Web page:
Dave Farr Oral History: Farr Ranch, East of Horse Springs
Collected by Brenda Wilkinson, BLM Socorro Field Office
From the November/December, 2014 newsletter.
With roots in Germany and Scotland, the Farr family has been in the United States since the early 1800s, and in New Mexico since the late 1800s. George Farr, Dave Farr’s great grandfather, was born in Germany in 1818 and re-ceived American citizenship in Cole County, Missouri in 1854. The family had left Scotland for Germany in the 1600s and trace their roots to a town named Farr in the northern tip of Scotland. Farr’s great grandmother, Ida Murray, was born in Bisbee, Arizona. Her mother was a French Canadian who mi-grated through New Orleans to the mines in Arizona, where Ida was born. Dave Farr’s grandfather (also David Farr) homesteaded at Patterson Cutoff, and his father (also George Farr, with his wife Edith Funk) homesteaded on the Plains of San Agustín, east of Horse Springs, where Dave and Karen Farr still live. They built up the large ranch the family operates today by acquiring additional land over the years. The ranching family tradition continues with Roy Farr, Dave and Karen’s son, who also lives on the ranch with his family, and daughter Amy, who lives on another company ranch near Crownpoint, New Mexico.

The interviews took place at the Farr home east of Horse Springs in February 2008, with clarifications provided in January and February, 2010.

Brenda Wilkinson: When did your family get here (to the ranch)? Dave Farr: Well, 1904. And this is that old ranch in Patterson Cutoff. Sheep. Well, they had sheep and cattle from the very beginning. They added on here; there’s two log rooms, and then they built a rock commissary there. Well, the rock commissary was much later. They just had two log rooms there for quite a few years.

R. C. Patterson, over here, other side of Horse Springs, had the contract to furnish beef for the Cavalry at Warm Springs, Ojo Caliente. So he’d either drive or haul the beef all the way up here, over the Divide. This is Patterson Cutoff, you get over the Divide and go down another canyon. Yeah, went by Paddy’s Hole. Went off here and then probably Patterson cutoff here, and that goes on down to Warm Springs. Then they were in the ranching business other places in New Mexico before here, by the Manzano mountains. My father was born on a ranch there, at a place called Las Moyas, a ranch in the Manzano Mountains. And then they had another ranch by Rosedale…southwest of Magdalena. I don't know the exact place. My grandmother'd tell me, they were a day’s wagon trip out of Magdalena, and everybody’d stop and spend the night, and turn their team loose, same thing going on. They'd buy supplies, and all she did was cook all the time for all these travelers. Yeah, so she didn't like Rosedale.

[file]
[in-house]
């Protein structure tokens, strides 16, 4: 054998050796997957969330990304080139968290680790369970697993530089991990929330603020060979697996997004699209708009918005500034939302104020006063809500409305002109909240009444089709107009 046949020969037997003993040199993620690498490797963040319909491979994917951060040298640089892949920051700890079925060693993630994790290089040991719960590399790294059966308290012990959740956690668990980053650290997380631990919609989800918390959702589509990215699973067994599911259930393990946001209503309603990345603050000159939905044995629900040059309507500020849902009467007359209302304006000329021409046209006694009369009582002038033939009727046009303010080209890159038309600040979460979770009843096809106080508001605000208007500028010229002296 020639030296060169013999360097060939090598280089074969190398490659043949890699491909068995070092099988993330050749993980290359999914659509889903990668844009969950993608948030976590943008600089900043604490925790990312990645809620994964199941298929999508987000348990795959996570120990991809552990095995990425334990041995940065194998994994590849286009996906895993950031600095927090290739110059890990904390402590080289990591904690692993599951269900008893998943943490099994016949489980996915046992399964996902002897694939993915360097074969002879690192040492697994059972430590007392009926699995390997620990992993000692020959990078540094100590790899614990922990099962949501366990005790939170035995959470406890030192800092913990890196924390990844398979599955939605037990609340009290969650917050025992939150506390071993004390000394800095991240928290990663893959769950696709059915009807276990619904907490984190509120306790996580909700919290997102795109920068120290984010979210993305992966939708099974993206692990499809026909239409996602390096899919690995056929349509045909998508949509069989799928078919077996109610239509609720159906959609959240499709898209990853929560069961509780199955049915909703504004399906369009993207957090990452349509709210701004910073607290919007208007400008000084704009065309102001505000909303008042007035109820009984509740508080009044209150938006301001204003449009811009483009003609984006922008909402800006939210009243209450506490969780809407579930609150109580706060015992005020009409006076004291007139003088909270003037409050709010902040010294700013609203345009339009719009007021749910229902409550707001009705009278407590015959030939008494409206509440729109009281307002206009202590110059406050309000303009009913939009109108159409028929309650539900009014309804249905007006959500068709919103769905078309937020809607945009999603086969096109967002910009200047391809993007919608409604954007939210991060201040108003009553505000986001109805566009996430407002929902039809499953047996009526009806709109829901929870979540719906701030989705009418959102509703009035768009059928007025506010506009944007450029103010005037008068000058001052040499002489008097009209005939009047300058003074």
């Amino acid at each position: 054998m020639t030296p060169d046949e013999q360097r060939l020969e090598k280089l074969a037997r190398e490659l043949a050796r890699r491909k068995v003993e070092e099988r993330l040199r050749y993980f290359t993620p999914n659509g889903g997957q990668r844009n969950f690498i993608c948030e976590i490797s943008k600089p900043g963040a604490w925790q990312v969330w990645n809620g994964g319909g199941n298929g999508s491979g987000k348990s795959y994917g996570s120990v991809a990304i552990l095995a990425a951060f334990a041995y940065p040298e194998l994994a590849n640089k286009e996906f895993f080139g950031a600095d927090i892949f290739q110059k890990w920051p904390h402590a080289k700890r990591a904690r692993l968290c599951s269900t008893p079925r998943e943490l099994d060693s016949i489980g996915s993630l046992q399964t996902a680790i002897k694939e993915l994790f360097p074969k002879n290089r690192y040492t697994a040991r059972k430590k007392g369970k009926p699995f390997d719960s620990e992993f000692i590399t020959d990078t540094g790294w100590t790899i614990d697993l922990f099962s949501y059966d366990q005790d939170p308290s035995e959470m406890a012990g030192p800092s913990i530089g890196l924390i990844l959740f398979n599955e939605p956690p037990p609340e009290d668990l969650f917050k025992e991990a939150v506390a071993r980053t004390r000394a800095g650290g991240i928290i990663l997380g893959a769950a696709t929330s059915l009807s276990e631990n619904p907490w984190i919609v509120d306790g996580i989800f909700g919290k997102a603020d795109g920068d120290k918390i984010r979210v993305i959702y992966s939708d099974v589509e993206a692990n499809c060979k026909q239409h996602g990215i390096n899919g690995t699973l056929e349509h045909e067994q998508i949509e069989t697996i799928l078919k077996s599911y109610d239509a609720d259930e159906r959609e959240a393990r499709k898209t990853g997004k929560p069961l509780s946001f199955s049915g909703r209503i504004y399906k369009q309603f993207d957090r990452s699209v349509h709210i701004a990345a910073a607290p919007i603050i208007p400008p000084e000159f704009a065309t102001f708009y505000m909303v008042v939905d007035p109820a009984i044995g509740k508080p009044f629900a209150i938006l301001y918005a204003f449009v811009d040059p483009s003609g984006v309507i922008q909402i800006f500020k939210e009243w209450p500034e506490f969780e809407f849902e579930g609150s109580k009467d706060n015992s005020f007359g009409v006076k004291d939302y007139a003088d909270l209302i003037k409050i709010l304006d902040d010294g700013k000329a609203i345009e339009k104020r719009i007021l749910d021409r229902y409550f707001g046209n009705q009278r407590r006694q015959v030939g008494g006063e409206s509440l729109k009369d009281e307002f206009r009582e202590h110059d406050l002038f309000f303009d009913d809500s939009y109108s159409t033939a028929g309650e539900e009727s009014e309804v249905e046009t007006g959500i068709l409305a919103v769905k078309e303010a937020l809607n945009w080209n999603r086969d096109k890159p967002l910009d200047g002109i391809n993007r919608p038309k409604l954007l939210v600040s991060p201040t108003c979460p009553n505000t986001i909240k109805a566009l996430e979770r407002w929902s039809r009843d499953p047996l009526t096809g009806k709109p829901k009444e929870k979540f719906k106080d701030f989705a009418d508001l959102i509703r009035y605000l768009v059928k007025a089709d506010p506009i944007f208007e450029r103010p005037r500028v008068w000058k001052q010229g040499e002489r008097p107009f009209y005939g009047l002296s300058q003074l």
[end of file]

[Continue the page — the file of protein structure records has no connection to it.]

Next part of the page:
They gradually acquired more country; here there was nothin'. The homesteads, there was an old V Cross T camp over where Roy lives, a two room adobe house. And then maybe, only other place that I can think of would have been Fullerton Ranch, and they bought that in '27. But I think Fullerton, he built his houses out on the flat. He said that’s so he could see the Indians comin'. So this was back when there was Indian trouble. Did you know that Fuller-ton was the captain of the first mounted police in New Mexico? I've got a book but it's loaned out now. They formed a mounted police and there was only ten, twelve men that eventually turned into the state police. He was the cap-tain for one year. It was a political deal you know, so somebody else was elected and they kicked him out and got somebody else to run it. They were mainly after cattle thieves.

We sheared here and Hubbles sheared here and Fullerton, and Juan Garcia, and it was really an efficient deal. They had an old Fairbanks Morse engine, and then they had ten troughs or ten shearers. And they’d bring the sheep in here to a sweat shed and - I don’t even know, do sheep sweat?

My mother's family owned that hotel and she worked there as the waitress and making up beds and everything. And I think I've told Mark that we'd go to Magdalena and rent a room and my mother would be there, demanding “no rooms over the saloon” (laughter) because she'd seen too many pistol shots through the roof of their saloon. And I don’t think it’s of any importance, see they were all German, and the hotel was named Swastika. And then WWII or WWI started, and they changed the name real quick. Well that’s the two names it had. And they all spoke German among the family at home. So that was the reason they originally used that name, before it was a bad thing, which it really was during the world wars. And you know the Indians used the swastika on their blankets but it was usually made backwards from the way the Germans printed it. My mother and father were married in 1923, and so she was part of the family that run the hotel, so she worked there and then over at the old bank . We had two big snow storms that I can remember here. I think one was in 1968 and the next one was exactly 20 years later. And we had to break trails for the cattle to go up in the mountains and get to the south slope where the snow had melted. The south slopes were melted off. So big snow storms are somethin' we're afraid of. Now there's been more here that I never saw, but they're pretty infrequent, fortunately.